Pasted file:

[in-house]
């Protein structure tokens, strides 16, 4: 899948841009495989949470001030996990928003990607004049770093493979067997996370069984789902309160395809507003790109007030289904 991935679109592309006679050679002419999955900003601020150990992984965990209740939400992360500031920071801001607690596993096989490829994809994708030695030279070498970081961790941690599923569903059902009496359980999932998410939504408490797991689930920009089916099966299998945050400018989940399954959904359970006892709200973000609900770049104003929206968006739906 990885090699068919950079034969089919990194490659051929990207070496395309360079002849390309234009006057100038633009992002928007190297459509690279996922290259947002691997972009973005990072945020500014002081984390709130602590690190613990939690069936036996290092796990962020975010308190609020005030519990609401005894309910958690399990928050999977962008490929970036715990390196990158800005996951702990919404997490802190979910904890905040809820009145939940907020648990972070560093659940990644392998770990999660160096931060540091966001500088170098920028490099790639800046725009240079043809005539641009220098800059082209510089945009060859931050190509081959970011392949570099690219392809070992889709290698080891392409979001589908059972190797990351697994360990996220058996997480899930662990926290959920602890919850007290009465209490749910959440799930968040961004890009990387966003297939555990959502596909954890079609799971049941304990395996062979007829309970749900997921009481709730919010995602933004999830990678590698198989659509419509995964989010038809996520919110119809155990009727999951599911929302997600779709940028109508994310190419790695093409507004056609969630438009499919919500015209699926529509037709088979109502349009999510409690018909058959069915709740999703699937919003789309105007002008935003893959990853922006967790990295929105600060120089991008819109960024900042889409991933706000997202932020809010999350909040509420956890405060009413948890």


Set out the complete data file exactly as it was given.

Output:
[in-house]
């Protein structure tokens, strides 16, 4: 899948841009495989949470001030996990928003990607004049770093493979067997996370069984789902309160395809507003790109007030289904 991935679109592309006679050679002419999955900003601020150990992984965990209740939400992360500031920071801001607690596993096989490829994809994708030695030279070498970081961790941690599923569903059902009496359980999932998410939504408490797991689930920009089916099966299998945050400018989940399954959904359970006892709200973000609900770049104003929206968006739906 990885090699068919950079034969089919990194490659051929990207070496395309360079002849390309234009006057100038633009992002928007190297459509690279996922290259947002691997972009973005990072945020500014002081984390709130602590690190613990939690069936036996290092796990962020975010308190609020005030519990609401005894309910958690399990928050999977962008490929970036715990390196990158800005996951702990919404997490802190979910904890905040809820009145939940907020648990972070560093659940990644392998770990999660160096931060540091966001500088170098920028490099790639800046725009240079043809005539641009220098800059082209510089945009060859931050190509081959970011392949570099690219392809070992889709290698080891392409979001589908059972190797990351697994360990996220058996997480899930662990926290959920602890919850007290009465209490749910959440799930968040961004890009990387966003297939555990959502596909954890079609799971049941304990395996062979007829309970749900997921009481709730919010995602933004999830990678590698198989659509419509995964989010038809996520919110119809155990009727999951599911929302997600779709940028109508994310190419790695093409507004056609969630438009499919919500015209699926529509037709088979109502349009999510409690018909058959069915709740999703699937919003789309105007002008935003893959990853922006967790990295929105600060120089991008819109960024900042889409991933706000997202932020809010999350909040509420956890405060009413948890």